We all know of the modern day proverb, ‘the squeaky wheel gets oiled.’ The saying is often used in reference to someone who is loud, even obnoxious, about what they want. In today’s psalm, David cannot avoid the squeaky wheel. There are people in his face. All we know about David’s enemies from the psalm is that they were nursing a grudge against him for something. David was hurt and betrayed.
So, David prayed. “Give ear to my prayer, O God, and hide not yourself from my plea for mercy! Attend to me, and answer me; I am restless in my complaint and I moan, because of the noise of the enemy… in anger they bear a grudge against me.” David felt the ache of certain persons speaking against him. For whatever reason, they had an axe to grind and were determined to make David’s life difficult.
Although, like David, we sometimes feel like flying away and being at rest from the turmoil, we must deal with the insults, the untrue and half-true rhetoric of others. The way David confronted the problem was primarily through prayer. When David prayed, it was never a quick on-the-run sort of prayer to God in the rush of dealing with all his kingly duties. Instead, David offered specific, agonizing, timely prayers asking, even begging God to not let the violent speech and actions of his enemies prevail.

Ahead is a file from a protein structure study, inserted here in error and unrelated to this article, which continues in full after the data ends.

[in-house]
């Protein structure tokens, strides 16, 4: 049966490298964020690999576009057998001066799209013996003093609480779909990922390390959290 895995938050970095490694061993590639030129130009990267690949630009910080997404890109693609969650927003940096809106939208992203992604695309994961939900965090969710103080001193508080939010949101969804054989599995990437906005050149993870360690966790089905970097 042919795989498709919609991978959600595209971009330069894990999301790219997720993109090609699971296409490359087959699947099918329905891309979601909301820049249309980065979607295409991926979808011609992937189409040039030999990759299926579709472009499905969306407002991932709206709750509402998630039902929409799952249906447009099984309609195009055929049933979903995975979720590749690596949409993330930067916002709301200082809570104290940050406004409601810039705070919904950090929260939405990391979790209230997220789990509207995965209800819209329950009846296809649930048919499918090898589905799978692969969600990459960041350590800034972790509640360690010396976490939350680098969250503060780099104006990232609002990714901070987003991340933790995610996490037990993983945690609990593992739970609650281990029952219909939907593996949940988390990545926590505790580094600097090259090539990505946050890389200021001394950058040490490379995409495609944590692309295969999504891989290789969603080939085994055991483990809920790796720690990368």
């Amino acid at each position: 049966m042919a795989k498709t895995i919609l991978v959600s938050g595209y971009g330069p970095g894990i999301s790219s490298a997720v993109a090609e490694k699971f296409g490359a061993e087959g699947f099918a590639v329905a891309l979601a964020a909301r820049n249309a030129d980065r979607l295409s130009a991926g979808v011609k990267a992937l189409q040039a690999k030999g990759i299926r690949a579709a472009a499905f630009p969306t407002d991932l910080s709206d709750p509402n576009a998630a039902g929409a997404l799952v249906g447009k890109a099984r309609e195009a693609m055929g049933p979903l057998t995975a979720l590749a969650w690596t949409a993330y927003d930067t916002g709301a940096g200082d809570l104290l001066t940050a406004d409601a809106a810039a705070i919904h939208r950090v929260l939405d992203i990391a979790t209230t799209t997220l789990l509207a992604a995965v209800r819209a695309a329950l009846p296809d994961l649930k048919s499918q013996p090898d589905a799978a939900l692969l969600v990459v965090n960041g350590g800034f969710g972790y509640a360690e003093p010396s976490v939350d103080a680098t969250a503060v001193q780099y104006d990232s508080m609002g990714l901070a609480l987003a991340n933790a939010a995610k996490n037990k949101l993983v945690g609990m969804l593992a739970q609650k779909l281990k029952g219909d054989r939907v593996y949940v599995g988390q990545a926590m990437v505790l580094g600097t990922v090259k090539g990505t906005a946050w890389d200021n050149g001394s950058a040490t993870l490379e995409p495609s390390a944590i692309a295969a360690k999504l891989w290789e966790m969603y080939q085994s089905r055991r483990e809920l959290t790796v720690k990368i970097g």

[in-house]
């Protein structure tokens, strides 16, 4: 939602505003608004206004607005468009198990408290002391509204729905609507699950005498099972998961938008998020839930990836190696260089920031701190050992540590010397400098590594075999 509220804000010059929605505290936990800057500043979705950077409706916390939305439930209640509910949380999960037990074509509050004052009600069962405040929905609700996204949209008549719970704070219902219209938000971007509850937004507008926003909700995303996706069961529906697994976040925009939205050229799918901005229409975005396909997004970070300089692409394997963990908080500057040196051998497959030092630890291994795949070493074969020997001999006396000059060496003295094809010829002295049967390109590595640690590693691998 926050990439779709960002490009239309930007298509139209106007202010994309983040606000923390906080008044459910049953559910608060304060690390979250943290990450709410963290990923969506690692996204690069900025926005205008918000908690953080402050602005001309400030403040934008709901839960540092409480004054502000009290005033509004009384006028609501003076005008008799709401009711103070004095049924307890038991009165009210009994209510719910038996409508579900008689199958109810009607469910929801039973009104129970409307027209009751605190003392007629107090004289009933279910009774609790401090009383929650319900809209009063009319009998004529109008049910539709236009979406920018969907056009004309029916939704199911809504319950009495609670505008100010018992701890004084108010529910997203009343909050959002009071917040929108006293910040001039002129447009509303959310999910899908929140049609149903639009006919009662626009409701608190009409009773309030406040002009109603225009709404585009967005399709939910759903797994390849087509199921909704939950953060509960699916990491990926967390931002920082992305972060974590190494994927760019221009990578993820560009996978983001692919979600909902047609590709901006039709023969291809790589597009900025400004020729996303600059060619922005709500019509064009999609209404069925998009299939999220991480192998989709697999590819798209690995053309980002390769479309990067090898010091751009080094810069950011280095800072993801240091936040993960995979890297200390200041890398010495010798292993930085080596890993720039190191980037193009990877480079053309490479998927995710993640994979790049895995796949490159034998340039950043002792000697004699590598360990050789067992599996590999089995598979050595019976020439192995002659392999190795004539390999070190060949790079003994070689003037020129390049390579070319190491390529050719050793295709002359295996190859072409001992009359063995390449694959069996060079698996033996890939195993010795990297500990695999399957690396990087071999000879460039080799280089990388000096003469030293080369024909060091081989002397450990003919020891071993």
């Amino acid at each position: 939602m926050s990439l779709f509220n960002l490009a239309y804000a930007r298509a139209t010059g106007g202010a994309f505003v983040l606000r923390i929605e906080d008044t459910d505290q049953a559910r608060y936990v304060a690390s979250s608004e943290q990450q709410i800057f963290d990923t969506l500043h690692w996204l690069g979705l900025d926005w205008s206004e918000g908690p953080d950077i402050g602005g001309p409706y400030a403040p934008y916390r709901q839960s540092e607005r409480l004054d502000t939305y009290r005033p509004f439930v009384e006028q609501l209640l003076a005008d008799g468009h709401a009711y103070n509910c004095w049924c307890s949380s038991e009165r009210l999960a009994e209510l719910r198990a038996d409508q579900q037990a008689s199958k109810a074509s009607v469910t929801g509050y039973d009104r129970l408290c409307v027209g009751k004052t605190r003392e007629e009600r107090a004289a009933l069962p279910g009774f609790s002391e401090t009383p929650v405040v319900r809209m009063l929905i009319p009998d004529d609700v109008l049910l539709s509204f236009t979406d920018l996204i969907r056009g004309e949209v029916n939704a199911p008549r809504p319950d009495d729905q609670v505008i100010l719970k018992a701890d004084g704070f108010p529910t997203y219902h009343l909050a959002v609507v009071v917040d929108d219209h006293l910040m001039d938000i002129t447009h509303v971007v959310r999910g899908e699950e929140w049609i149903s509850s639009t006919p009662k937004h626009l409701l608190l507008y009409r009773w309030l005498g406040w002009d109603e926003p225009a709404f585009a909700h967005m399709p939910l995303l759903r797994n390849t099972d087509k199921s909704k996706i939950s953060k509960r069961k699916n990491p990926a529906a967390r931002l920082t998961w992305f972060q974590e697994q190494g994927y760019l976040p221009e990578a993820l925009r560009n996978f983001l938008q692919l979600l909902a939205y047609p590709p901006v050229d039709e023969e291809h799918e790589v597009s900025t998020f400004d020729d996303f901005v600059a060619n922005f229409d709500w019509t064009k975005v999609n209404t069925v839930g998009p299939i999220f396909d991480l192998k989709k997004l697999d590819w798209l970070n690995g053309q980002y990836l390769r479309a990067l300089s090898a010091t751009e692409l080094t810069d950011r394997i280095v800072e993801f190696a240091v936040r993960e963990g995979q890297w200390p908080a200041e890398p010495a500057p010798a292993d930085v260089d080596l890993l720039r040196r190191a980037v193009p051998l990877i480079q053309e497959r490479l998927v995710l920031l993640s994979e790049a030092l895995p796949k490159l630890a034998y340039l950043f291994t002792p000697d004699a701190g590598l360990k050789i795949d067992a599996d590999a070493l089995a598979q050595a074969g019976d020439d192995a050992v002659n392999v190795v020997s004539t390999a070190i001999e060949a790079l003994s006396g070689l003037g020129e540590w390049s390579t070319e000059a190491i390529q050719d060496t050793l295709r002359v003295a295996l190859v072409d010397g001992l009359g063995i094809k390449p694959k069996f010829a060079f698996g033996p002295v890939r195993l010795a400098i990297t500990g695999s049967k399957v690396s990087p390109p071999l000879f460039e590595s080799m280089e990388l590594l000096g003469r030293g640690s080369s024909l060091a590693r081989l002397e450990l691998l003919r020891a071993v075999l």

Out of the range of possibilities that we could do in response to sins of the tongue against us, prayer needs to be the primary weapon. Heartfelt, passionate, detailed, and pointed prayers need to be offered to the God who hears the righteous in their grief. If you are in such a position of being oppressed by another, a sage way to begin addressing the situation is through praying the very same psalm that David did when he was under duress.
Listening God, you hear the cries of the righteous. Give ear to my plea. I cry out to you for respite from those allayed against me. I ask for justice so that the wicked and the unrighteous do not have their way in this world. In the mighty name of Jesus I pray. Amen.